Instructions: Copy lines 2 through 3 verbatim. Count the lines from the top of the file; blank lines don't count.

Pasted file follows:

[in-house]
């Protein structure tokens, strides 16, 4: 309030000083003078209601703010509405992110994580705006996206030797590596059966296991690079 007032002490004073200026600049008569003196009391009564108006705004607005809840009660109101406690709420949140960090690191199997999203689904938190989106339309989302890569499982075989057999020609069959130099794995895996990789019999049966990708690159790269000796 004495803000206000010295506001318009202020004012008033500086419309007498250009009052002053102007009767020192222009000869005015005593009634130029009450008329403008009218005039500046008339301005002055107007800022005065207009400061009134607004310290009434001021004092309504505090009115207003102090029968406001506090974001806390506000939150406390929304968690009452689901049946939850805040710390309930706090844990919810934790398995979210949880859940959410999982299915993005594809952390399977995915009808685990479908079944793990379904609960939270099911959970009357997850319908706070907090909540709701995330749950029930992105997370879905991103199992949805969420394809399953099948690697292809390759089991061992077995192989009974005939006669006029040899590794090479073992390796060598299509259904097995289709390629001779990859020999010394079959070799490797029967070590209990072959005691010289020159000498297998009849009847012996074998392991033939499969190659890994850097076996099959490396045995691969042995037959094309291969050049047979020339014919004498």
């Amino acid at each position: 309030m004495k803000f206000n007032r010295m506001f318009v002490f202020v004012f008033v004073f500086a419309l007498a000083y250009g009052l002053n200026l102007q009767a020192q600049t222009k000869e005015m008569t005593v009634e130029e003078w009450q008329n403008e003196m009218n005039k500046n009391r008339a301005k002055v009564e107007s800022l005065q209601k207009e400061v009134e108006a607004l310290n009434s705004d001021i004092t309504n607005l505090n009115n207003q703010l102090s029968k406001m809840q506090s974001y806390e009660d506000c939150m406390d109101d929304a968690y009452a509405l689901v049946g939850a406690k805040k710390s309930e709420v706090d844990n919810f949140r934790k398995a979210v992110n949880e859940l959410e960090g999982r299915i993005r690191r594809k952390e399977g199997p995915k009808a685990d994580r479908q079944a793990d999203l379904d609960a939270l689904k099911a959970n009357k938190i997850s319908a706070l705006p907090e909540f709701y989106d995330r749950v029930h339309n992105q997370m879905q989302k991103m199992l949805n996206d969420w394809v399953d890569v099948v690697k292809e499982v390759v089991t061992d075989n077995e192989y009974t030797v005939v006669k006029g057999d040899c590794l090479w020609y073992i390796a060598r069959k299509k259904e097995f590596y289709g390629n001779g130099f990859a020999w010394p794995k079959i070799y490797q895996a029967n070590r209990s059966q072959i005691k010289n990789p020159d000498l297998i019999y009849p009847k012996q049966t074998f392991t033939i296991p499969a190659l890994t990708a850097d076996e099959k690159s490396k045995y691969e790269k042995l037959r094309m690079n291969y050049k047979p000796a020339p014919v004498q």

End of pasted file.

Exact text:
């Protein structure tokens, strides 16, 4: 309030000083003078209601703010509405992110994580705006996206030797590596059966296991690079 007032002490004073200026600049008569003196009391009564108006705004607005809840009660109101406690709420949140960090690191199997999203689904938190989106339309989302890569499982075989057999020609069959130099794995895996990789019999049966990708690159790269000796 004495803000206000010295506001318009202020004012008033500086419309007498250009009052002053102007009767020192222009000869005015005593009634130029009450008329403008009218005039500046008339301005002055107007800022005065207009400061009134607004310290009434001021004092309504505090009115207003102090029968406001506090974001806390506000939150406390929304968690009452689901049946939850805040710390309930706090844990919810934790398995979210949880859940959410999982299915993005594809952390399977995915009808685990479908079944793990379904609960939270099911959970009357997850319908706070907090909540709701995330749950029930992105997370879905991103199992949805969420394809399953099948690697292809390759089991061992077995192989009974005939006669006029040899590794090479073992390796060598299509259904097995289709390629001779990859020999010394079959070799490797029967070590209990072959005691010289020159000498297998009849009847012996074998392991033939499969190659890994850097076996099959490396045995691969042995037959094309291969050049047979020339014919004498």
């Amino acid at each position: 309030m004495k803000f206000n007032r010295m506001f318009v002490f202020v004012f008033v004073f500086a419309l007498a000083y250009g009052l002053n200026l102007q009767a020192q600049t222009k000869e005015m008569t005593v009634e130029e003078w009450q008329n403008e003196m009218n005039k500046n009391r008339a301005k002055v009564e107007s800022l005065q209601k207009e400061v009134e108006a607004l310290n009434s705004d001021i004092t309504n607005l505090n009115n207003q703010l102090s029968k406001m809840q506090s974001y806390e009660d506000c939150m406390d109101d929304a968690y009452a509405l689901v049946g939850a406690k805040k710390s309930e709420v706090d844990n919810f949140r934790k398995a979210v992110n949880e859940l959410e960090g999982r299915i993005r690191r594809k952390e399977g199997p995915k009808a685990d994580r479908q079944a793990d999203l379904d609960a939270l689904k099911a959970n009357k938190i997850s319908a706070l705006p907090e909540f709701y989106d995330r749950v029930h339309n992105q997370m879905q989302k991103m199992l949805n996206d969420w394809v399953d890569v099948v690697k292809e499982v390759v089991t061992d075989n077995e192989y009974t030797v005939v006669k006029g057999d040899c590794l090479w020609y073992i390796a060598r069959k299509k259904e097995f590596y289709g390629n001779g130099f990859a020999w010394p794995k079959i070799y490797q895996a029967n070590r209990s059966q072959i005691k010289n990789p020159d000498l297998i019999y009849p009847k012996q049966t074998f392991t033939i296991p499969a190659l890994t990708a850097d076996e099959k690159s490396k045995y691969e790269k042995l037959r094309m690079n291969y050049k047979p000796a020339p014919v004498q």